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Cindy Blackstock, the executive director of First Nations Child and Family Caring Society holds a press conference on Parliament Hill in Ottawa on Sept. 15, 2016.Sean Kilpatrick/The Canadian Press

The federal government faced criticism on Tuesday from a First Nations advocate and the NDP for seeking a judicial review of a decision from the Canadian Human Rights Tribunal on expanding services to non-status First Nations children living off reserve.

Cindy Blackstock, the executive director of the First Nations Child and Family Caring Society of Canada, said it is “beyond disappointing” that the federal government filed for the review just days before Christmas.

The government’s decision to seek the review was announced late Tuesday through a news release. It said a fall decision from the tribunal “was made without broad participation of First Nations communities and is a clear overreach of the tribunal’s jurisdiction.”

The tribunal has a statutory mandate to apply the Canadian Human Rights Act based on evidence presented and on case law. It was created by Parliament in 1977 and legally decides whether a person or organization has engaged in a discriminatory practice under the Act. The purpose of the CHRA is to protect individuals from discrimination and states all Canadians have the right to equality, equal opportunity, fair treatment and an environment free of discrimination.

In a November decision, the tribunal released findings to broaden criteria for what’s known as Jordan’s Principle. It said the criteria now include a child who is registered or eligible to be registered under the Indian Act, a child who has a parent or guardian registered under the Indian Act, a child recognized by their community for the purposes of Jordan’s Principle and a child who is ordinarily a resident on reserve.

Jordan’s Principle is named after Jordan River Anderson, a five-year-old boy who died in hospital in 2005 after a lengthy battle between the federal and Manitoba governments over home-care costs.

The federal government says the principle is designed to ensure First Nations children can access services and supports they need when they need them. Jordan’s Principle requires that children get access to services without delays caused by jurisdictional issues.

The government said Tuesday that legal issues around the scope of the tribunal’s authority to issue these decisions are important and it is seeking further guidance from the Federal Court.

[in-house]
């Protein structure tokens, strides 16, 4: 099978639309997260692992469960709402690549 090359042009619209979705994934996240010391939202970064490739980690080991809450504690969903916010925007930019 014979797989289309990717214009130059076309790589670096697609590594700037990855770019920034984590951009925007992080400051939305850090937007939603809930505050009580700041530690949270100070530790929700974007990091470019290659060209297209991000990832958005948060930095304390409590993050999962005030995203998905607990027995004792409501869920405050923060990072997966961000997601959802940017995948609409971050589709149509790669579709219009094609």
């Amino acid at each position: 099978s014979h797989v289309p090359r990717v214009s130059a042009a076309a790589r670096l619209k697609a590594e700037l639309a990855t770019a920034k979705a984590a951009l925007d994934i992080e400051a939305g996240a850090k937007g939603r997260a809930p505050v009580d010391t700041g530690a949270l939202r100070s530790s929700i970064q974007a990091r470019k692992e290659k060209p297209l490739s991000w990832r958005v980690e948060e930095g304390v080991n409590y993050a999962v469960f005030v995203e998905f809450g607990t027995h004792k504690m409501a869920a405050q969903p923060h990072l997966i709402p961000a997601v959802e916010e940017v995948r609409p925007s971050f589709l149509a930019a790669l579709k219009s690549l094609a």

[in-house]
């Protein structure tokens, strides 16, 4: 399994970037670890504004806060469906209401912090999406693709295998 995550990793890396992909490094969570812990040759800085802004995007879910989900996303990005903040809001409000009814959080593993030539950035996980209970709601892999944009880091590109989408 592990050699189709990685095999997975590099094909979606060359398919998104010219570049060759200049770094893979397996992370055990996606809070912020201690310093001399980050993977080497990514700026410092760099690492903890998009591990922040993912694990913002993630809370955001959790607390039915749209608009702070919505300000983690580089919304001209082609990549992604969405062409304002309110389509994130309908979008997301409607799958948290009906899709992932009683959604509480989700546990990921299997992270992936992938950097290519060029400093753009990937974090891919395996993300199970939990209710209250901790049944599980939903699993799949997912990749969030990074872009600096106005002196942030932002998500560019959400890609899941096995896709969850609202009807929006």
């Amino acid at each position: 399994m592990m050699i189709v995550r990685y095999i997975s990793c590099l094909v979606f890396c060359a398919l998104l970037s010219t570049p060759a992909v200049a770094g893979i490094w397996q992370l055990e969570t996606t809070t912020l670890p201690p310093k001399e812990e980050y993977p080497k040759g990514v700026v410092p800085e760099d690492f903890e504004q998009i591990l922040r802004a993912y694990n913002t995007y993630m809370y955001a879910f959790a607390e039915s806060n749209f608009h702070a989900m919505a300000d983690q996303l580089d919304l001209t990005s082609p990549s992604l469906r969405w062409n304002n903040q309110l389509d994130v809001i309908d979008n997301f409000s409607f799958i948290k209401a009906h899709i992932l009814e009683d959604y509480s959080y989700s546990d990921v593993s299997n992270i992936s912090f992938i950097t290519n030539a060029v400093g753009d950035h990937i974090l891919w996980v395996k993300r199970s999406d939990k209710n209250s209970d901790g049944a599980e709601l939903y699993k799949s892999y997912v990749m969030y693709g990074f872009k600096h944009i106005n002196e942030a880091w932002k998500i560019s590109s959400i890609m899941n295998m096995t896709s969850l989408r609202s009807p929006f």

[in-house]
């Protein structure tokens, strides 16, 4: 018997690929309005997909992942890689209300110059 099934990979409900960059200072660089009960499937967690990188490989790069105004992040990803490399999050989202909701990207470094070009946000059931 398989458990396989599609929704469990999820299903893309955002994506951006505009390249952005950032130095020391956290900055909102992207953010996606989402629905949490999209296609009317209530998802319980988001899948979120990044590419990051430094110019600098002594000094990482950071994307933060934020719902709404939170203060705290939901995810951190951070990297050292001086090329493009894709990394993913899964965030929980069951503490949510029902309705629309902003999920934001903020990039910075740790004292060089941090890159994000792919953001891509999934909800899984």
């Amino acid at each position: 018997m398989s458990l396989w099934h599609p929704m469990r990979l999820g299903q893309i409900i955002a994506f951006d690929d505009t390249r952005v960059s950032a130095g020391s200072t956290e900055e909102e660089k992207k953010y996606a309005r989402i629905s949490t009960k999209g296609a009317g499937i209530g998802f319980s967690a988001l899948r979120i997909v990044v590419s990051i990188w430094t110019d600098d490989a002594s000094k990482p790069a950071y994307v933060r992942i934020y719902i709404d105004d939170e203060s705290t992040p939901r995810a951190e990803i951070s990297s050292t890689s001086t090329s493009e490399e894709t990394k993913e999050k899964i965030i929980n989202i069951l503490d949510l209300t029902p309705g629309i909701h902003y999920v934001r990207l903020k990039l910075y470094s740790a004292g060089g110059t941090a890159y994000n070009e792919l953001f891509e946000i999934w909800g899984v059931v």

Indigenous Services Minister Marc Miller also announced that “Canada will expand eligibility under Jordan’s Principle to children who are recognized as members by their nation regardless of where they live in Canada on an ongoing basis.”

“The tireless work of First Nations advocates, and the honoured memory of Jordan River Anderson, tells us that we must do better,” Mr. Miller said. “That is why we are taking these steps to make meaningful changes to Jordan’s Principle to help more First Nations children access the supports they need.”

The expanded eligibility for Jordan’s Principle for children recognized by their nations will remain in effect regardless of the outcome of the judicial review, the government added.

Ms. Blackstock said the federal government is appealing the very order from the tribunal that expanded the criteria for Jordan’s Principle. She also called Canada’s reasoning for the appeal “particularly offensive.”

“Canada says it filed the appeal because there was insufficient consultation with First Nations,” she said.

“This statement ignores the fact that AFN, the Chiefs of Ontario and Nishnawbe Aski Nation have been involved in this case for many years and that the Tribunal took pains to affirm the right of all First Nations to recognize their children versus relying on Canada’s racist Indian Act. Moreover, if Canada felt more consultation was required, it could have done it. It didn’t.”

Rachel Blaney, the NDP’s deputy critic for Indigenous Services and Crown Indigenous Relations, said she is also disappointed by the federal government’s decision.

She said the tribunal decision was about Indigenous children who are receiving substantively fewer resources than those living off reserve and other Canadian children.

“I think this is a disappointing method to take when the core issue is just about those resources.”

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